Sharks also play a significant role in the marine ecosystem of Palau and are a major drawcard for divers from all over the world. Losing this creature from its waters would deal a significant blow to its tourism revenues.
Tuna may not be seen by scuba divers as frequently as sharks, but they are present in large numbers in deeper waters offshore. Palau's waters and those of 16 other Pacific island nations are where 60% of the world's tuna is harvested. Palau may only manage 5% of these waters but if tuna stocks have any chance of rebounding, more nations need to be able to take effective and enforceable measures to prevent over-fishing in this region.
National Geographic explorer-in-residence Sylvia Earle described the new 2014 reserves as "big steps in the right direction" and praised the realistic approach of Palau to "allow a small amount of fishing in small areas, and then protect the big areas". Marine scientist from the international non-profit organisation Oceana, Amanda Keledjian described the reserves as "very significant" in that they seek to "preserve biodiversity, large predators and reefs".
Since the establishment of the Protected Areas Network in 2003, visitors are required to pay a 'Green Fee' when leaving the country. This assists the Palau Conservation Society to achieve a sustainable funding source to assist their conservation efforts.
This success has inspired partners in Guam, the Federated States of Micronesia, the Marshall Islands and the Northern Mariana Islands to explore similar fees.
When you arrive at the airport in Palau, the walls are covered with images of sharks and details of the historic creation of its sanctuary. It is an achievement of which Palauans are justifiably proud. Their approach has always been a very practical and common-sense one. President at the time, Johnson Toribiong famously stated, "The need to save the ocean and save sharks far outweighs the need to enjoy bowls of soup".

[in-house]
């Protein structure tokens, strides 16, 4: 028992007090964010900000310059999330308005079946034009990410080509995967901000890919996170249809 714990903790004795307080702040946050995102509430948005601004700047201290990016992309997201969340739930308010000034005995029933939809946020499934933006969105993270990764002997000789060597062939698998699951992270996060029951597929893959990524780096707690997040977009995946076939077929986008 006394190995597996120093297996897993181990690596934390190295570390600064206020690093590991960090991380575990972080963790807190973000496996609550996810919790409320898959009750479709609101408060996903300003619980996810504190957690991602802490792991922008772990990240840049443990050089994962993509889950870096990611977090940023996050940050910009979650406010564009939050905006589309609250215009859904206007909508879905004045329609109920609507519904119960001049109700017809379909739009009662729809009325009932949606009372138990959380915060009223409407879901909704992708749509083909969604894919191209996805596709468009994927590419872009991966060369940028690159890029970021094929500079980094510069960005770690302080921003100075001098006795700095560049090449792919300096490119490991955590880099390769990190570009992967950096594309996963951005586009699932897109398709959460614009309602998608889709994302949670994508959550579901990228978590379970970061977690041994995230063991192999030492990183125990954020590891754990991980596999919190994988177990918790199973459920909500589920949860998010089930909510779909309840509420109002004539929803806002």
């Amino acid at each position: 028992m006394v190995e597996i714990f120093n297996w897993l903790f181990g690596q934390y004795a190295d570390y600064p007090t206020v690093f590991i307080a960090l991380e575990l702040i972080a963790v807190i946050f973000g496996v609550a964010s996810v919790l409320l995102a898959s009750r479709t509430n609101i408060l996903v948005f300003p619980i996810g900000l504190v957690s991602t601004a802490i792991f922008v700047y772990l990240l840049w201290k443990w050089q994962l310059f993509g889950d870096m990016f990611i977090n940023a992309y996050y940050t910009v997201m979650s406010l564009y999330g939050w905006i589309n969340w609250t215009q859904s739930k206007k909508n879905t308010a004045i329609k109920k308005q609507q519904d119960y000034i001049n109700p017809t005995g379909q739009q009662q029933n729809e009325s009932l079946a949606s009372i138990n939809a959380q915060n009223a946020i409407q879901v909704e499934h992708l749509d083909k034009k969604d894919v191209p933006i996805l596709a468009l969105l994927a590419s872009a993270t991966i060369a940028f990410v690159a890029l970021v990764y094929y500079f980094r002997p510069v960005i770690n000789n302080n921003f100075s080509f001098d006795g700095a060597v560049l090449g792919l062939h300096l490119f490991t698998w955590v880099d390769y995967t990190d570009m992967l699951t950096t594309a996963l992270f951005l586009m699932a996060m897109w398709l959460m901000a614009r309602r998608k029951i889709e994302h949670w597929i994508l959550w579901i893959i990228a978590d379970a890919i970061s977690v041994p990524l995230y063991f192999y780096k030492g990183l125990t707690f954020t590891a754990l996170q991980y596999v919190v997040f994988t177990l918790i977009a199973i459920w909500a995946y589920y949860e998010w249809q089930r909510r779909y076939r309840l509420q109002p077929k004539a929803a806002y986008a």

Years later his successor Tommy Remengesau confirmed "It is working", adding "Studies have shown that a live shark is worth much, much more than a dead shark, and the same goes for all species". He has even been quoted as stating that, to Palau, a shark is worth US$ 1.9 million in tourism over its life span.
Since Palau established its shark sanctuary, Guam, the Marshall Islands and the Northern Mariana Islands have all followed suit. The Federated States of Micronesia recently passed legislations to establish its own sanctuary covering more than 3 million square miles, an area larger than the landmass of the USA.
Enforcement is always the difficult issue when it comes to protecting large expanses of open sea. Palau's resources are not huge but they have been adding to their number of patrol ships and have tested the use of drones and other technology in helping to combat illegal fishing. The images of burning boats is proof that they are having some impact and are keen to make their intentions clear.
Neighbours Indonesia have also taken firm action recently, blowing up and sinking 41 foreign fishing vessels, as a warning against poaching in the country's seas. Interestingly, such dramatic punishment has been given the backing of the International Tribunal for the Law of the Sea. They ruled that such actions were not unlawful but necessary measures to prevent illegal, unreported or unregulated fishing operations.
It is no surprise that Palauans are proud of their nation's bold stance on marine conservation issues. Such island nations are in the frontline in the fight for conservation of marine habitats and species. One can only hope that they serve as an inspiration for other countries to adopt similar no-nonsense, effective approaches in an effort to preserve nature for future generations.